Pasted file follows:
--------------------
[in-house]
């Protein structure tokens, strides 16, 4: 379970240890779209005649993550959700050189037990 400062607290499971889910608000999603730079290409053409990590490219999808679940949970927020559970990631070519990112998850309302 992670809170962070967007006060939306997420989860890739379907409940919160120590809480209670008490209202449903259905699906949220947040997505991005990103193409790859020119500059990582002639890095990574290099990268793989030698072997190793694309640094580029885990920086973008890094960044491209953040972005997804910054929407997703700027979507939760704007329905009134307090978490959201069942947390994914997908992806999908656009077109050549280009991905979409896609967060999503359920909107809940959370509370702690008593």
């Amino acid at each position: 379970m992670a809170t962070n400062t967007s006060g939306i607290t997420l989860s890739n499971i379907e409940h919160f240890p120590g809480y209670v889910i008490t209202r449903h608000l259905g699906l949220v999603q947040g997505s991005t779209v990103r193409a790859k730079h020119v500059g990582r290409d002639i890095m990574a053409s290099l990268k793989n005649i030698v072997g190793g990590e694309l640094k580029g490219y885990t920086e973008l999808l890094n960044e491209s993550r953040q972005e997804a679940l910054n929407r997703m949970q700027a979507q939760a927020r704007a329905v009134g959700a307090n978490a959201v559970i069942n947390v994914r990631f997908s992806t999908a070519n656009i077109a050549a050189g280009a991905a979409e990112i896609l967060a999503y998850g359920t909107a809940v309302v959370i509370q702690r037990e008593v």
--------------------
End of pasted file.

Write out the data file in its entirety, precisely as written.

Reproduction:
[in-house]
């Protein structure tokens, strides 16, 4: 379970240890779209005649993550959700050189037990 400062607290499971889910608000999603730079290409053409990590490219999808679940949970927020559970990631070519990112998850309302 992670809170962070967007006060939306997420989860890739379907409940919160120590809480209670008490209202449903259905699906949220947040997505991005990103193409790859020119500059990582002639890095990574290099990268793989030698072997190793694309640094580029885990920086973008890094960044491209953040972005997804910054929407997703700027979507939760704007329905009134307090978490959201069942947390994914997908992806999908656009077109050549280009991905979409896609967060999503359920909107809940959370509370702690008593």
């Amino acid at each position: 379970m992670a809170t962070n400062t967007s006060g939306i607290t997420l989860s890739n499971i379907e409940h919160f240890p120590g809480y209670v889910i008490t209202r449903h608000l259905g699906l949220v999603q947040g997505s991005t779209v990103r193409a790859k730079h020119v500059g990582r290409d002639i890095m990574a053409s290099l990268k793989n005649i030698v072997g190793g990590e694309l640094k580029g490219y885990t920086e973008l999808l890094n960044e491209s993550r953040q972005e997804a679940l910054n929407r997703m949970q700027a979507q939760a927020r704007a329905v009134g959700a307090n978490a959201v559970i069942n947390v994914r990631f997908s992806t999908a070519n656009i077109a050549a050189g280009a991905a979409e990112i896609l967060a999503y998850g359920t909107a809940v309302v959370i509370q702690r037990e008593v």